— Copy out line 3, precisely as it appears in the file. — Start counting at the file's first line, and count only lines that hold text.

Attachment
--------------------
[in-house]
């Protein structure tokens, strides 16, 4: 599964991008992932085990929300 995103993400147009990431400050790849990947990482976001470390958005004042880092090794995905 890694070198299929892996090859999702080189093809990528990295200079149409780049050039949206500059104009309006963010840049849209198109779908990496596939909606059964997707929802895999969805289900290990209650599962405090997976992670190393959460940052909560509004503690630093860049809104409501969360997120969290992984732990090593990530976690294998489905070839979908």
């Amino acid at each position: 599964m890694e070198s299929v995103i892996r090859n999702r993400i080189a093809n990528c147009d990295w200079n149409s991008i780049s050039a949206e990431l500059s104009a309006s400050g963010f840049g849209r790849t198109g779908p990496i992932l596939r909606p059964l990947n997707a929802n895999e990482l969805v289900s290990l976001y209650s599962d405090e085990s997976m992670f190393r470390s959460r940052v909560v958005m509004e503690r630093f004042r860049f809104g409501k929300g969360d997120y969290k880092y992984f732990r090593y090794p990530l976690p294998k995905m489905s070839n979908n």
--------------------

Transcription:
């Amino acid at each position: 599964m890694e070198s299929v995103i892996r090859n999702r993400i080189a093809n990528c147009d990295w200079n149409s991008i780049s050039a949206e990431l500059s104009a309006s400050g963010f840049g849209r790849t198109g779908p990496i992932l596939r909606p059964l990947n997707a929802n895999e990482l969805v289900s290990l976001y209650s599962d405090e085990s997976m992670f190393r470390s959460r940052v909560v958005m509004e503690r630093f004042r860049f809104g409501k929300g969360d997120y969290k880092y992984f732990r090593y090794p990530l976690p294998k995905m489905s070839n979908n």